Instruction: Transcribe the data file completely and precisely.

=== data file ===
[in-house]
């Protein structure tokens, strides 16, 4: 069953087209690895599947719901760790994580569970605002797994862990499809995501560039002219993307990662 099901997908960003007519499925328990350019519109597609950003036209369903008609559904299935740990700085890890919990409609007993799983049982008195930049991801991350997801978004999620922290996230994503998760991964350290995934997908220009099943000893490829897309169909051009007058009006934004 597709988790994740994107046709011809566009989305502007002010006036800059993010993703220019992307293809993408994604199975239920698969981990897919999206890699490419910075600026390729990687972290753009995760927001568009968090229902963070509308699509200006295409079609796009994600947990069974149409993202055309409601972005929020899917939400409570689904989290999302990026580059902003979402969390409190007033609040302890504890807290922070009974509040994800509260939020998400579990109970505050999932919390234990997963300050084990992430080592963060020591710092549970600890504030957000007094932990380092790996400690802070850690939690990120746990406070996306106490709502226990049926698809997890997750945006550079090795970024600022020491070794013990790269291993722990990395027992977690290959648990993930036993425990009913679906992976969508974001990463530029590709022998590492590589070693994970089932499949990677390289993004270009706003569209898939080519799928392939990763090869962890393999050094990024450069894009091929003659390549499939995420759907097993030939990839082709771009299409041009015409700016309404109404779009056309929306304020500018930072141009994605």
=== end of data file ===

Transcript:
[in-house]
């Protein structure tokens, strides 16, 4: 069953087209690895599947719901760790994580569970605002797994862990499809995501560039002219993307990662 099901997908960003007519499925328990350019519109597609950003036209369903008609559904299935740990700085890890919990409609007993799983049982008195930049991801991350997801978004999620922290996230994503998760991964350290995934997908220009099943000893490829897309169909051009007058009006934004 597709988790994740994107046709011809566009989305502007002010006036800059993010993703220019992307293809993408994604199975239920698969981990897919999206890699490419910075600026390729990687972290753009995760927001568009968090229902963070509308699509200006295409079609796009994600947990069974149409993202055309409601972005929020899917939400409570689904989290999302990026580059902003979402969390409190007033609040302890504890807290922070009974509040994800509260939020998400579990109970505050999932919390234990997963300050084990992430080592963060020591710092549970600890504030957000007094932990380092790996400690802070850690939690990120746990406070996306106490709502226990049926698809997890997750945006550079090795970024600022020491070794013990790269291993722990990395027992977690290959648990993930036993425990009913679906992976969508974001990463530029590709022998590492590589070693994970089932499949990677390289993004270009706003569209898939080519799928392939990763090869962890393999050094990024450069894009091929003659390549499939995420759907097993030939990839082709771009299409041009015409700016309404109404779009056309929306304020500018930072141009994605």